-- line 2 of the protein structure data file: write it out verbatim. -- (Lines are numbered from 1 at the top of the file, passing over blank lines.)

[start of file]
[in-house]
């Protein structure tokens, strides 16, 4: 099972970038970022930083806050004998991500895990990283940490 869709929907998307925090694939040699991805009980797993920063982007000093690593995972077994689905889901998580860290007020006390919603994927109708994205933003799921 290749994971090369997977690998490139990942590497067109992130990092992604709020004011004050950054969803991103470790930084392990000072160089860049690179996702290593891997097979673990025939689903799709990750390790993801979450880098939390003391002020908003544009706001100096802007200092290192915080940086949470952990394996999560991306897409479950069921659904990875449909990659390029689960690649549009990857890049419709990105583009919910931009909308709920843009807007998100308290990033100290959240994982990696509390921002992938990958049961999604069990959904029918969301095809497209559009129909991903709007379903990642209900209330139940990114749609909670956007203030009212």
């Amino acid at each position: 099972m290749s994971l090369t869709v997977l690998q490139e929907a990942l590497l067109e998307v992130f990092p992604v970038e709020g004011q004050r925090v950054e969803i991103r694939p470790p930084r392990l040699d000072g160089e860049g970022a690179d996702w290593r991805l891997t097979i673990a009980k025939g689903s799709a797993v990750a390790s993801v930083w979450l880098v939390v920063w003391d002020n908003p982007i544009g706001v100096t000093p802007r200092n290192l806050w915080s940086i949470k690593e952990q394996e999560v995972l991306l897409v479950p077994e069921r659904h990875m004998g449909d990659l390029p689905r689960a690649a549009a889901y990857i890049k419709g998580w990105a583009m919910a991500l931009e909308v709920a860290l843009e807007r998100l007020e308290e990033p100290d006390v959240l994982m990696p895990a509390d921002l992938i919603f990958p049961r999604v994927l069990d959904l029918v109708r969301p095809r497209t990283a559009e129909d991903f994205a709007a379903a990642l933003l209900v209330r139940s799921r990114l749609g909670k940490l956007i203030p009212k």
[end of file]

């Protein structure tokens, strides 16, 4: 099972970038970022930083806050004998991500895990990283940490 869709929907998307925090694939040699991805009980797993920063982007000093690593995972077994689905889901998580860290007020006390919603994927109708994205933003799921 290749994971090369997977690998490139990942590497067109992130990092992604709020004011004050950054969803991103470790930084392990000072160089860049690179996702290593891997097979673990025939689903799709990750390790993801979450880098939390003391002020908003544009706001100096802007200092290192915080940086949470952990394996999560991306897409479950069921659904990875449909990659390029689960690649549009990857890049419709990105583009919910931009909308709920843009807007998100308290990033100290959240994982990696509390921002992938990958049961999604069990959904029918969301095809497209559009129909991903709007379903990642209900209330139940990114749609909670956007203030009212």